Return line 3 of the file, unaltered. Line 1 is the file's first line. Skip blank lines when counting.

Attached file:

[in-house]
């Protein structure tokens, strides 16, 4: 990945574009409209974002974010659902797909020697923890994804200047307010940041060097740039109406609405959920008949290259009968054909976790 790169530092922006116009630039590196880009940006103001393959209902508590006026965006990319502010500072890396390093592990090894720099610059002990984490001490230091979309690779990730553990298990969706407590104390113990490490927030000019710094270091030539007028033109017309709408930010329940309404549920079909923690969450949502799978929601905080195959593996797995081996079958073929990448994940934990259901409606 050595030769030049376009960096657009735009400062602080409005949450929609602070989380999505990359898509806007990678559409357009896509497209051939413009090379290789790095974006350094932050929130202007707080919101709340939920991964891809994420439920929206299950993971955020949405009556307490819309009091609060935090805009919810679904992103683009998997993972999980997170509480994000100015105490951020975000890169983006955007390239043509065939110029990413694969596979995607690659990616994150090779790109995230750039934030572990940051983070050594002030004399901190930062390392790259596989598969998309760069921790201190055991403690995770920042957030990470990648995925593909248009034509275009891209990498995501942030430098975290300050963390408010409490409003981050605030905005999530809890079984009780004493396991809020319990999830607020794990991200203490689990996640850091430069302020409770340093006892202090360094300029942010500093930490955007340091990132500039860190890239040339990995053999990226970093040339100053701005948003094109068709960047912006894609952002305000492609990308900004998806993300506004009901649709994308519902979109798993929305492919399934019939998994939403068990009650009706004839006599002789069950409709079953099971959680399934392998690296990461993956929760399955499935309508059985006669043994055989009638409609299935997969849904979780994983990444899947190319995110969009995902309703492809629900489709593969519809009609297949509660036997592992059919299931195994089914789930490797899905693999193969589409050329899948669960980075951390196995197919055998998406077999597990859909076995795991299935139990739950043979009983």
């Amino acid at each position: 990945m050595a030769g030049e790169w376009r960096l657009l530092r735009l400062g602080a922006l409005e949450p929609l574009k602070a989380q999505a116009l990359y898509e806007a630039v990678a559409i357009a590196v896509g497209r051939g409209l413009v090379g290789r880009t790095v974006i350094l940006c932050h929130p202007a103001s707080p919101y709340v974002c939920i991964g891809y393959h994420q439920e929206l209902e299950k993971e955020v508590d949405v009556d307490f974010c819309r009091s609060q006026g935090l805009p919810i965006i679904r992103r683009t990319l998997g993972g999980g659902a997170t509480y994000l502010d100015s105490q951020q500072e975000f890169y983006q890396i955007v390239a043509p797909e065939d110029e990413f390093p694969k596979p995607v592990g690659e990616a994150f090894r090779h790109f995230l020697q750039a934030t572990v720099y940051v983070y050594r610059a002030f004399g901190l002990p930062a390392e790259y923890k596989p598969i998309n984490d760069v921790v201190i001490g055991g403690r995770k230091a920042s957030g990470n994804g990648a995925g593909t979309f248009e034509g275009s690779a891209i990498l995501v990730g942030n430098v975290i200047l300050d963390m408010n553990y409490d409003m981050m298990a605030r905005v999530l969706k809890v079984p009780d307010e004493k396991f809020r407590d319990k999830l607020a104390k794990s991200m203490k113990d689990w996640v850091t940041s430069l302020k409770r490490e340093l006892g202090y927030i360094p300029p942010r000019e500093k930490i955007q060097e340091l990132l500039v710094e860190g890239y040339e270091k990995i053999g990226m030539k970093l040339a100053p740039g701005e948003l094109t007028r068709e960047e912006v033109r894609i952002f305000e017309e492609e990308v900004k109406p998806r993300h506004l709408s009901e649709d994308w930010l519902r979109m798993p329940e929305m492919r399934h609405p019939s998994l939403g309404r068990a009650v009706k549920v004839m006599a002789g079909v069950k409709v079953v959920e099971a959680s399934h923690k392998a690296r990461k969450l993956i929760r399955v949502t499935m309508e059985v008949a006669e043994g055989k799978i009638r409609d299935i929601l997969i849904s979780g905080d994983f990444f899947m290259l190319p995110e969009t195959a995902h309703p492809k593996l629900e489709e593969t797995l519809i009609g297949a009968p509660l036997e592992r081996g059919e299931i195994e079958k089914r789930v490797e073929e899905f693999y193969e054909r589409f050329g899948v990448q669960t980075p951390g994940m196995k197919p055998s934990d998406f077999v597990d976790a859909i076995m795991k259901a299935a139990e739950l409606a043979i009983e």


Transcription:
């Amino acid at each position: 990945m050595a030769g030049e790169w376009r960096l657009l530092r735009l400062g602080a922006l409005e949450p929609l574009k602070a989380q999505a116009l990359y898509e806007a630039v990678a559409i357009a590196v896509g497209r051939g409209l413009v090379g290789r880009t790095v974006i350094l940006c932050h929130p202007a103001s707080p919101y709340v974002c939920i991964g891809y393959h994420q439920e929206l209902e299950k993971e955020v508590d949405v009556d307490f974010c819309r009091s609060q006026g935090l805009p919810i965006i679904r992103r683009t990319l998997g993972g999980g659902a997170t509480y994000l502010d100015s105490q951020q500072e975000f890169y983006q890396i955007v390239a043509p797909e065939d110029e990413f390093p694969k596979p995607v592990g690659e990616a994150f090894r090779h790109f995230l020697q750039a934030t572990v720099y940051v983070y050594r610059a002030f004399g901190l002990p930062a390392e790259y923890k596989p598969i998309n984490d760069v921790v201190i001490g055991g403690r995770k230091a920042s957030g990470n994804g990648a995925g593909t979309f248009e034509g275009s690779a891209i990498l995501v990730g942030n430098v975290i200047l300050d963390m408010n553990y409490d409003m981050m298990a605030r905005v999530l969706k809890v079984p009780d307010e004493k396991f809020r407590d319990k999830l607020a104390k794990s991200m203490k113990d689990w996640v850091t940041s430069l302020k409770r490490e340093l006892g202090y927030i360094p300029p942010r000019e500093k930490i955007q060097e340091l990132l500039v710094e860190g890239y040339e270091k990995i053999g990226m030539k970093l040339a100053p740039g701005e948003l094109t007028r068709e960047e912006v033109r894609i952002f305000e017309e492609e990308v900004k109406p998806r993300h506004l709408s009901e649709d994308w930010l519902r979109m798993p329940e929305m492919r399934h609405p019939s998994l939403g309404r068990a009650v009706k549920v004839m006599a002789g079909v069950k409709v079953v959920e099971a959680s399934h923690k392998a690296r990461k969450l993956i929760r399955v949502t499935m309508e059985v008949a006669e043994g055989k799978i009638r409609d299935i929601l997969i849904s979780g905080d994983f990444f899947m290259l190319p995110e969009t195959a995902h309703p492809k593996l629900e489709e593969t797995l519809i009609g297949a009968p509660l036997e592992r081996g059919e299931i195994e079958k089914r789930v490797e073929e899905f693999y193969e054909r589409f050329g899948v990448q669960t980075p951390g994940m196995k197919p055998s934990d998406f077999v597990d976790a859909i076995m795991k259901a299935a139990e739950l409606a043979i009983e």